And, of course, note that whether the Force itself or whether Darth Plagueis caused Anakin’s conception and thus his birth, Shmi Skywalker does not benefit from this. Far from elevating the common, the working class, or the oppressed, Shmi is a mere vehicle who is killed by members of a violent underclass (the Tuskens) by the design, or at the very least with the foreknowledge, of then-Chancellor Palpatine, the most politically powerful person in the galaxy and a Sith Lord to boot. Anakin isn’t without a pre-birth connection to power, and Shmi never benefits from her son’s magical/mysterious parentage. In fact, she dies a horrible death because she is too closely connected to her son’s power without being born into power herself (which she might have then used to protect herself from an element as crude and common as the Tuskens).

    No, the Star Wars universe isn’t taking sides.

    If the article above accurately reflects how power is acquired, shared, and legitimized, then the Star Wars universe is changing sides.

    Let’s not pretend that the universe of Lucas didn’t have a political standpoint before now.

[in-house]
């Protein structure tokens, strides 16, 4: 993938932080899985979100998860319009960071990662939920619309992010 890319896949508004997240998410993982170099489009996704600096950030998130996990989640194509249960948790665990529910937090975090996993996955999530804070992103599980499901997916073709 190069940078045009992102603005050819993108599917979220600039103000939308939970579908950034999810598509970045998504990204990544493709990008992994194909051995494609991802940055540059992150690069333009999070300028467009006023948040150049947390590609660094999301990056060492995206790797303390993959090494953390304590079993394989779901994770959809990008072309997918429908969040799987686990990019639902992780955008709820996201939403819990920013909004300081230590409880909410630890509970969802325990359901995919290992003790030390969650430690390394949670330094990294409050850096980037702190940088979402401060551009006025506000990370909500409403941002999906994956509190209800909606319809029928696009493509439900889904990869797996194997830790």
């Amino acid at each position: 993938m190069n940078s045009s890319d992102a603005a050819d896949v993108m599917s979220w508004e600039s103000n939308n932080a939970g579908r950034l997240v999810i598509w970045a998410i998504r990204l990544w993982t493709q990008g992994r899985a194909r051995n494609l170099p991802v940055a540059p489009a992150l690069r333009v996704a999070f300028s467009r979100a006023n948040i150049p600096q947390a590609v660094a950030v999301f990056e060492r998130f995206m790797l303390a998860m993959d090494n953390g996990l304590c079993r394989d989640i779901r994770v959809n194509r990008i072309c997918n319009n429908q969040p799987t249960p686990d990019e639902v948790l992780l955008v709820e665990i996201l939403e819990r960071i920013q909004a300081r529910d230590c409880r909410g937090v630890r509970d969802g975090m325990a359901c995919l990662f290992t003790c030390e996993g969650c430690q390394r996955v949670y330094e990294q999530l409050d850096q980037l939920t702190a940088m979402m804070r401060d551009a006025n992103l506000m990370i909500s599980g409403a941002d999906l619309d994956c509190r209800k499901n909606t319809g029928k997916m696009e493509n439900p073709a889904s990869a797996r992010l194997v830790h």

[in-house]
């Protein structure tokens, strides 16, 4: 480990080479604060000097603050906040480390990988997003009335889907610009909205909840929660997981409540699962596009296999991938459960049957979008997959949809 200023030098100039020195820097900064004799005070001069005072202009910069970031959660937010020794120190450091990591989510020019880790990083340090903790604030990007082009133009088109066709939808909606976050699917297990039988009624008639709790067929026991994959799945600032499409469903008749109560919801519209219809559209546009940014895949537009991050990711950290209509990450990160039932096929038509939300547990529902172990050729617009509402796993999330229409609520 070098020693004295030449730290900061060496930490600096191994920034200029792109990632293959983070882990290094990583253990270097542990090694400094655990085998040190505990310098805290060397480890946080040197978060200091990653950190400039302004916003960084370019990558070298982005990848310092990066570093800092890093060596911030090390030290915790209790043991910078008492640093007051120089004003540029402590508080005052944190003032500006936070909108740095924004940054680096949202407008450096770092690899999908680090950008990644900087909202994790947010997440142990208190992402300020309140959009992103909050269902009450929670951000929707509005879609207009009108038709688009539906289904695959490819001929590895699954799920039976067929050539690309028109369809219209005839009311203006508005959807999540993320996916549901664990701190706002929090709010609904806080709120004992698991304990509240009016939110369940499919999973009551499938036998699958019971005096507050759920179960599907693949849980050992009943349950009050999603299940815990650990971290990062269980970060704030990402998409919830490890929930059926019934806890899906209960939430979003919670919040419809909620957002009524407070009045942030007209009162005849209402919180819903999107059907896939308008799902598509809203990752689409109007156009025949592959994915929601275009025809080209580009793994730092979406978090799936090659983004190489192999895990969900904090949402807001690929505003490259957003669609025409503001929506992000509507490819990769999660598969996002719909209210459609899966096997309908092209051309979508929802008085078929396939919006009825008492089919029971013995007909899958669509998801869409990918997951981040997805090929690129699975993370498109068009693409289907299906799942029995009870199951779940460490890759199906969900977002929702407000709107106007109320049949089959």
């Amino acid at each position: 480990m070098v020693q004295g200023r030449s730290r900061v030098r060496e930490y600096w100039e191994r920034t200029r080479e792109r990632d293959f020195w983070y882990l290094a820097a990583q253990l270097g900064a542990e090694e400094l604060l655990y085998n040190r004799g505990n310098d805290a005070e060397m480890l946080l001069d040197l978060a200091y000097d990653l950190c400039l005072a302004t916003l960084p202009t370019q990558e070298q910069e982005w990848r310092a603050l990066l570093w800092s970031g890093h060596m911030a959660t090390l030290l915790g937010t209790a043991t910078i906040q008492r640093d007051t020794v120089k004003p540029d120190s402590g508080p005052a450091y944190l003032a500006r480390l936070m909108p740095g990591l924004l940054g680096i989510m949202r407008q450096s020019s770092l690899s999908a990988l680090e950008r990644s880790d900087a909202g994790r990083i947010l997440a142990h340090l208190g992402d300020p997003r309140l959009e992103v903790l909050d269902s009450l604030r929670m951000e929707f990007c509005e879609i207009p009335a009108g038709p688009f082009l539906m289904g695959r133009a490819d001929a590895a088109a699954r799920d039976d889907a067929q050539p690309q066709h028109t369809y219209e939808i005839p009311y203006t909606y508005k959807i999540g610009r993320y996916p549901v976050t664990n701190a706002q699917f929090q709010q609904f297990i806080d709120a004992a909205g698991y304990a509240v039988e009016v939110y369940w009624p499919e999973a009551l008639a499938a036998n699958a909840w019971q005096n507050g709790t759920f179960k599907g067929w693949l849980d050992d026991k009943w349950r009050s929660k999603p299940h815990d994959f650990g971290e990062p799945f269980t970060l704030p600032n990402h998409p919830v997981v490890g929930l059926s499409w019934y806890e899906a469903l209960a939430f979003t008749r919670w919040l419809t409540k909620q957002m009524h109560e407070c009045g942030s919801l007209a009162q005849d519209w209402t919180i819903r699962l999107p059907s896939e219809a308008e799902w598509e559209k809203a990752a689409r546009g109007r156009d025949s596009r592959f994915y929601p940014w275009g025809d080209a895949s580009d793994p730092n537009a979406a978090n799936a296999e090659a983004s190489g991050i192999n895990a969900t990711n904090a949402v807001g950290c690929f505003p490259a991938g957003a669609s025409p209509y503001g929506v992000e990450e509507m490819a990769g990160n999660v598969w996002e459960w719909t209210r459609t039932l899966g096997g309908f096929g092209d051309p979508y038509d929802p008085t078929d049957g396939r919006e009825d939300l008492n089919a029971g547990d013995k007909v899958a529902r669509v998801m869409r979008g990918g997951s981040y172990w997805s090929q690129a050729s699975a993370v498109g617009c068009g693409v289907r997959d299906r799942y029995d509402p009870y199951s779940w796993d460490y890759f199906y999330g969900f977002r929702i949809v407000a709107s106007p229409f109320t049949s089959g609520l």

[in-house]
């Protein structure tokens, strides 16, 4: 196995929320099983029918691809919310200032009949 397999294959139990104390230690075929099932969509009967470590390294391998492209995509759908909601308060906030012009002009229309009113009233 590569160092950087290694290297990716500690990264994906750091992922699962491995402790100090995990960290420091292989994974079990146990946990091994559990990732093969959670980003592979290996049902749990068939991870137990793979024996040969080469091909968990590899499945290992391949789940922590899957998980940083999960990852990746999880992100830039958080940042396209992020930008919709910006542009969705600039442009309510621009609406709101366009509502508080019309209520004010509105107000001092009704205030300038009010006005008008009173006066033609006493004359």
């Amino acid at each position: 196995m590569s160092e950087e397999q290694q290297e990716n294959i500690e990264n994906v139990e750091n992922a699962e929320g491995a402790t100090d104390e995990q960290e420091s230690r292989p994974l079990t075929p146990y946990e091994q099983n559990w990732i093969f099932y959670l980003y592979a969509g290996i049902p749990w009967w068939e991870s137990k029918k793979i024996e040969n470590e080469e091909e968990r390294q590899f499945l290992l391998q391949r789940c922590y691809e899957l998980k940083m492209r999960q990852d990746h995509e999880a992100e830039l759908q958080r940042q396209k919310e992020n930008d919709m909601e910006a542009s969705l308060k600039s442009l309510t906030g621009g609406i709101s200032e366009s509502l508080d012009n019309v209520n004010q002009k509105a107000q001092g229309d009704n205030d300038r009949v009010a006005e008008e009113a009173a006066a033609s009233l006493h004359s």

7. Mano Singham says

    Wow, Crip Dyke, you really know the Star wars lore! Thanks for this. It will help me make better sense of the film.

  8. says

    Crip Dyke is largely right; the Star Wars universe has been one where power is a birth right, not only in the canon films, but the now non-canon expanded universe (EU for short). There were a few possible exceptions, one being Princess Leia, who, as noted in Aronoff’s article, was largely a “class traitor” in the originally released trilogy. Though she used her princess status as a way to gain influence, she had little issue getting her hands dirty and finding herself in the middle of battle. She is a character that defined stereotypes, rare for the 1980’s. (Though, there does seem to have been a trend of strong female characters in that era, with Sigourney Weaver playing a number of such roles.)
    The other character that I am currently less sure about would be Han Solo. He’s presented as basically a nobody smuggler who decides to change his life around in that originally released trilogy. The movie from two years ago, though, suggests that he later returned to his old ways. There is a Han Solo origin story movie slated for next year, so we’ll have to see how that goes. Is he truly a “nobody,” or is he “born for greatness,” but loses his way?